Defend Truth


Time for all of us to return to our respective theatres of struggle

Yonela Diko is currently the Spokesperson of the African National Congress (ANC) in the Western Cape. Prior to assuming his role in the ANC, he worked in various companies in the private sector. Between 2007-2009 he worked for one of the Leading Retirement Fund Companies, NBC Holdings as an Employee Benefits Consultant. After that he joined the Corporate Strategy and Industrial Development (CSID), an Economic Research Unit housed under the School of Economics at Wits University. He did his BCom degree at the University of Cape Town majoring in Economics.

The State of Capture report, though not earth shattering, nonetheless represented a watershed moment in our struggle of building a model country for Africa and the world. Lapses in judgement and leadership have distracted the ANC from continuing to be exemplary in their devotion to creating a prosperous and model South Africa for all.

Our people have always demonstrated their love for and loyalty to our leaders. As a result, all our leaders have always risen to take their rightful place in the common struggle for a better life for all our people. Through our efforts as the ANC, we have strived for only one thing – the political and economic emancipation of all our people, a noble struggle we are all still committed to.

As we depart from an eventful past week, a state depleted of trust within itself, accusations and counteraccusations, interdicts and counterinterdicts, and finally a state capture report, it is not an understatement to say our people have began to develop doubt about our unconditional commitment to the full emancipation of all our people, from poverty, joblessness and inequality.

The State of Capture report, though not earth shattering, nonetheless represented a watershed moment in our struggle of building a model country for Africa and the world.

The dark clouds of political uncertainty have gathered over our movement and country for a few years now and the sky just refuses to clear. Although the resilience of both our organisation and of the country itself cannot be questioned, the lapses in judgement and leadership have distracted our organisation from continuing to be exemplary in our devotion to creating a prosperous and model South Africa for all our people.

The events of the past week must be a lesson to us to refuse to accept that this political malaise that has been our defining feature for a while now can be the basis for the existence of revolutionary organisation charged with elevating this country into the necessary growth levels that makes change not only organic but ideal.

That we are in the midst of great challenges is now well understood. It does not serve anyone and certainly not our country to suggest that the country’s challenges are someone else’s.

These are all our challenges and all of us must rise to the occasion. We must attack aggressively and reverse the tide that is eating at our human values, attack the mischief that seeks to gloat at our weaknesses, and never allow anyone to reduce the size of our accomplishments at the alter of momentary shortcomings.

At this moment, whether it’s those in the corridors of political power or corporate boardrooms, we must send a clear message that we will not stand the use of whatever tools are necessary for people to continue their stronghold on the political and economic power just because they feel threatened in their momentary hold on such power.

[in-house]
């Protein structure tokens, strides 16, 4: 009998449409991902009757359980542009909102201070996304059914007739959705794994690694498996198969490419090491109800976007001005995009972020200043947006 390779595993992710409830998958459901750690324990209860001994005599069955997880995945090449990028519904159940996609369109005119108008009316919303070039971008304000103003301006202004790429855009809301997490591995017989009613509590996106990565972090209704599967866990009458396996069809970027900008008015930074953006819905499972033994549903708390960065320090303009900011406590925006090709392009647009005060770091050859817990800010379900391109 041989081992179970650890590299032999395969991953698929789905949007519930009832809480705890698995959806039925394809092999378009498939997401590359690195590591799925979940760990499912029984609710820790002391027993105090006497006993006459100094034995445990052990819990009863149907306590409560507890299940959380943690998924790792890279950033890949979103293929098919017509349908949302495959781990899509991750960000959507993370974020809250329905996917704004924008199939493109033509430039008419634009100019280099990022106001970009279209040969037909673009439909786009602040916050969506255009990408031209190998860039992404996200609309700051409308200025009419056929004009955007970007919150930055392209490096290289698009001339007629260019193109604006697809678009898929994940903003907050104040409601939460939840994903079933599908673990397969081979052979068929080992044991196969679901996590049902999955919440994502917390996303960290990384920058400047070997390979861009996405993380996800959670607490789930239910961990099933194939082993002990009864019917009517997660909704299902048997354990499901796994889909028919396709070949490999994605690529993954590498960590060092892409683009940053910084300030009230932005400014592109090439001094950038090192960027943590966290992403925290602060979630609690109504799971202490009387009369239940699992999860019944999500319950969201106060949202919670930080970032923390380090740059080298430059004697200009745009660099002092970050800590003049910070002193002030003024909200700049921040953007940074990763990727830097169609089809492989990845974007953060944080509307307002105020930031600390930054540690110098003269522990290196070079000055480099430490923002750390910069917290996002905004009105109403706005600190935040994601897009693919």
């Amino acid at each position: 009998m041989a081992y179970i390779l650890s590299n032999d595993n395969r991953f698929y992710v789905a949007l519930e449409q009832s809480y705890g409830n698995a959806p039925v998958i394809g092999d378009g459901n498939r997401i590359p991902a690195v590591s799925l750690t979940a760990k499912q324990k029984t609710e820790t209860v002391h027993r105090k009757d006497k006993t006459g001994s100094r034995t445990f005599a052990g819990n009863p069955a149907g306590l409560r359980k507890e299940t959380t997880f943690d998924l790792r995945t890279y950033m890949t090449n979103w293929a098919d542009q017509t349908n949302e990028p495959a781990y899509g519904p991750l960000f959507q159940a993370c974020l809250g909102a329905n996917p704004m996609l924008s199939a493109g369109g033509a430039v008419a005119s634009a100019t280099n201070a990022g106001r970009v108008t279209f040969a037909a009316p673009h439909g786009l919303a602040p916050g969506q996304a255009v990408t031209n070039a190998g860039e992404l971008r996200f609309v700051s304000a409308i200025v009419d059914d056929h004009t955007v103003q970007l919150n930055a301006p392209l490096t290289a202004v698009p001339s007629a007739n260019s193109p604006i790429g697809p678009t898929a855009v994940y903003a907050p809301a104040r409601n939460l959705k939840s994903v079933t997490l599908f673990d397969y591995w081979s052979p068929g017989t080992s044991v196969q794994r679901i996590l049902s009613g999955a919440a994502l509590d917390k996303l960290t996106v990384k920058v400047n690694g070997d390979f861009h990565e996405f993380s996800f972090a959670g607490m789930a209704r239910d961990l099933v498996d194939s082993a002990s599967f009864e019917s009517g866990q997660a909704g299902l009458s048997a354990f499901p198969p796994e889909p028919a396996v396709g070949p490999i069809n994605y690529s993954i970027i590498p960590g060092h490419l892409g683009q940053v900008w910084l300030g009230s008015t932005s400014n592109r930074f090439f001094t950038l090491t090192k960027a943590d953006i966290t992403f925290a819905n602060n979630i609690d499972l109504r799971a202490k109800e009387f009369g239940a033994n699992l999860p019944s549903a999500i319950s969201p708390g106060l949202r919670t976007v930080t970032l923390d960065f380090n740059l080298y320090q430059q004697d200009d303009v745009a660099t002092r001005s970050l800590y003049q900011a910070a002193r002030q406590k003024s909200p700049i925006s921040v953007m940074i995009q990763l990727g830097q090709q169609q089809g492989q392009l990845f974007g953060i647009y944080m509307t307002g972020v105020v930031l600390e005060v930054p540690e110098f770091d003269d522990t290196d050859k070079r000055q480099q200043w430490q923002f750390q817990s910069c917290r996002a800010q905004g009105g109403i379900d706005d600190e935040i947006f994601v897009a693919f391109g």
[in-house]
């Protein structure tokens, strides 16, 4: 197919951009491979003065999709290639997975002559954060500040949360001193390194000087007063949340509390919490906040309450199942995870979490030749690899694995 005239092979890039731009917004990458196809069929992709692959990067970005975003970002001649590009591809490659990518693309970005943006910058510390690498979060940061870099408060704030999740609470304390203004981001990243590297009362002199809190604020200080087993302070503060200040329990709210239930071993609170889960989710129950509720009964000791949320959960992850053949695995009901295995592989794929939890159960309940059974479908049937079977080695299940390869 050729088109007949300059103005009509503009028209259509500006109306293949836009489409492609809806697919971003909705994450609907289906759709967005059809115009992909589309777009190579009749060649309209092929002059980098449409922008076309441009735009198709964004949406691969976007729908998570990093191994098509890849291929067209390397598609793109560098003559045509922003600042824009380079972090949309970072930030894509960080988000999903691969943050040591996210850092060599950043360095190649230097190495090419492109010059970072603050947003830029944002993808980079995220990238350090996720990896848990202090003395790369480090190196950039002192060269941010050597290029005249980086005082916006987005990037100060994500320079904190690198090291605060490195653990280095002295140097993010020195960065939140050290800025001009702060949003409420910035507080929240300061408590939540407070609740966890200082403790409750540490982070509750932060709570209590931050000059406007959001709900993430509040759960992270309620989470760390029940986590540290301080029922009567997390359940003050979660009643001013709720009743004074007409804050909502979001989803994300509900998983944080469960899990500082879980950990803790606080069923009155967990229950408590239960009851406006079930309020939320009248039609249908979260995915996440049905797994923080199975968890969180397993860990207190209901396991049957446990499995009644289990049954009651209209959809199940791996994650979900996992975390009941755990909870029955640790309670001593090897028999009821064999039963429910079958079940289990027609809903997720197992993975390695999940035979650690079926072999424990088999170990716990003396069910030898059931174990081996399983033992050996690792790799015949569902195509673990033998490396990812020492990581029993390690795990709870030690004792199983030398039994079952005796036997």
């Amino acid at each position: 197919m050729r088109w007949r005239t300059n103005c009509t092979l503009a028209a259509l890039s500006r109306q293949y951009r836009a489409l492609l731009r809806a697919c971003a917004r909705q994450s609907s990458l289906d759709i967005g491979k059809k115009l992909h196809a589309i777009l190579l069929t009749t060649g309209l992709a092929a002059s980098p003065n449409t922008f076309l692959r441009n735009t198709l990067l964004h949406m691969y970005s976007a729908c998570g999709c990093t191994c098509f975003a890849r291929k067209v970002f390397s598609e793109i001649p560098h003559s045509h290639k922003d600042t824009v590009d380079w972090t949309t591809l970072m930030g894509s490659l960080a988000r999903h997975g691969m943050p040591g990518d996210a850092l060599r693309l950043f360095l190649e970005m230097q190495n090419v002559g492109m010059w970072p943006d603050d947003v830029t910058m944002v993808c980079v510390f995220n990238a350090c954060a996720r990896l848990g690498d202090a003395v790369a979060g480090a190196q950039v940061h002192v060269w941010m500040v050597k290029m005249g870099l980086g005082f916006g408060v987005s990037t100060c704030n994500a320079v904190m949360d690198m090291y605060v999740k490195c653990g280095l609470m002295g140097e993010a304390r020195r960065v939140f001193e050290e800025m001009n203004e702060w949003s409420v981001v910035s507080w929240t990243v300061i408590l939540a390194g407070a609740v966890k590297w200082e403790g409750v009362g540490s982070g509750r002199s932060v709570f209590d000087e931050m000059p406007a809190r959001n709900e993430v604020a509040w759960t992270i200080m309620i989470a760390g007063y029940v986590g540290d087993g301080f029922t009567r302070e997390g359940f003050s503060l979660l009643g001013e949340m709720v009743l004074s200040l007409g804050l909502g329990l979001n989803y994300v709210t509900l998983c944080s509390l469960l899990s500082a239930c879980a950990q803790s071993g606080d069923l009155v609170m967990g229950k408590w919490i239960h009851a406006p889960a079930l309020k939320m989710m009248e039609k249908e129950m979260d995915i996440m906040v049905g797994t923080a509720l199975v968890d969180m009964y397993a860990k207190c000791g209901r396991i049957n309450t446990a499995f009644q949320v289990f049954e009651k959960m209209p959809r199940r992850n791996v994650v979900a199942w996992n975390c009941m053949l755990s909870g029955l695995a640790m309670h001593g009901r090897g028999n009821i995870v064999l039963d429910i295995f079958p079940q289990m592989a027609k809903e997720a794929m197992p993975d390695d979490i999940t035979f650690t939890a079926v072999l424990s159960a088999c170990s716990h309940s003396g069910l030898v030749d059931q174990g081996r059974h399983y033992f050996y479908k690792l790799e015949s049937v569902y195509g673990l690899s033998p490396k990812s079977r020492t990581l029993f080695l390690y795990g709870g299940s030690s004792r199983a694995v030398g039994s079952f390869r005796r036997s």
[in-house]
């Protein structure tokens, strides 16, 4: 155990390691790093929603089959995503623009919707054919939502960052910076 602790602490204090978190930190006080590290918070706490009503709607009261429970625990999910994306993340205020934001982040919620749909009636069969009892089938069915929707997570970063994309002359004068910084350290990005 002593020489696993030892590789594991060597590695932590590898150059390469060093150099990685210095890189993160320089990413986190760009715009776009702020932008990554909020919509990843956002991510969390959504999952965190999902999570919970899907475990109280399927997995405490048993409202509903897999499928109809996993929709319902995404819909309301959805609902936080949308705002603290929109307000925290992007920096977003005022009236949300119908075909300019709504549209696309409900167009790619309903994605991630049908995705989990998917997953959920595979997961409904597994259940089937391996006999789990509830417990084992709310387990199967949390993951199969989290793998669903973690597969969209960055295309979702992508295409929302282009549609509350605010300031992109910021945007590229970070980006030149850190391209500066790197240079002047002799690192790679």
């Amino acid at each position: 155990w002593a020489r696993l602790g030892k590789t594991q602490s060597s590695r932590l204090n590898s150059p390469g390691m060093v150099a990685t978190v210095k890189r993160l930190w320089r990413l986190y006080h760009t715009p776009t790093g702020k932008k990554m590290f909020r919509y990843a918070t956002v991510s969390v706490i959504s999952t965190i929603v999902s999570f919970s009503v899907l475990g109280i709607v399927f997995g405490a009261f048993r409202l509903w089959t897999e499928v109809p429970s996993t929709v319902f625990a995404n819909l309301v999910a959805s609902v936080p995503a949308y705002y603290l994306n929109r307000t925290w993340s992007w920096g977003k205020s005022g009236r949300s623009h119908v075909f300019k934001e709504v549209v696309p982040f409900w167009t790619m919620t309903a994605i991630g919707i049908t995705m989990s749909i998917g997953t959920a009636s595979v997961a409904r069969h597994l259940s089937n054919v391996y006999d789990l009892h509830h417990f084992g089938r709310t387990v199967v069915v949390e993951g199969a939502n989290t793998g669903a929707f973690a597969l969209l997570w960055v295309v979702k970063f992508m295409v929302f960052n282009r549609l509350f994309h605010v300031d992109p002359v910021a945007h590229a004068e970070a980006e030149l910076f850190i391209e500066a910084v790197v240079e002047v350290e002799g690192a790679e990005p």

The only way we will get out of this malaise is for our degree of passion, the depth of commitment and the level of individual contribution towards rebuilding to be intensified now, without delay. With that level of individual dedication, we shall all then carry a vivid impression of millions upon millions of our people who have been saying, this country deserves better.

What is important though is that all of us, South Africans, irrespective of our stations in life, are emissaries of a common cause, committed to the building and the promotion of this democratic South Africa that has been the envy of the whole world. We must therefore conduct a concerted offensive against the monster of corruption that is eating at our moral fibre, proceeding from the common position that all of us see corruption as a cancer that can compromise generational economic growth of this country and derail all our long-term plans. First among these, a better life for each and every South African. We have to stop the use of legal and administrative terror, fear, confusion, media and misinformation as devices to attempt to retain this power stronghold and keep the current hierarchy’s as long as is possible.

Individual commitment must never distract any of us from fulfilling a central tenet of the democracy envisioned by Madiba and his legendary team – representatives of the people answering questions to their constituents, so as to carry their concerns back to our nation’s capital. Others call it “Parliament on Your Corner” – just an updated version of government of, by and for the people.

In the end, all of us, we must all expand our imagination – imagine for a moment you a young man or woman beginning to understand the obligations of citizenship; just starting to glimpse the fact that some day you, too, might play a part in shaping your nation’s future.

What can you do today? If you are a student you can begin to run for the student council. You can begin to see public service as something exciting and hopeful. You can begin to raise your hand and run for office. This could help us outgrow cynicism or vitriol that has the potential to derail us and exonerate our individual role in making things better.

These words remain timeless, that we must “ask not what our country can do for us, we must ask what we can do for our country”. DM

Yonela Diko is ANC Western Cape Spokesman


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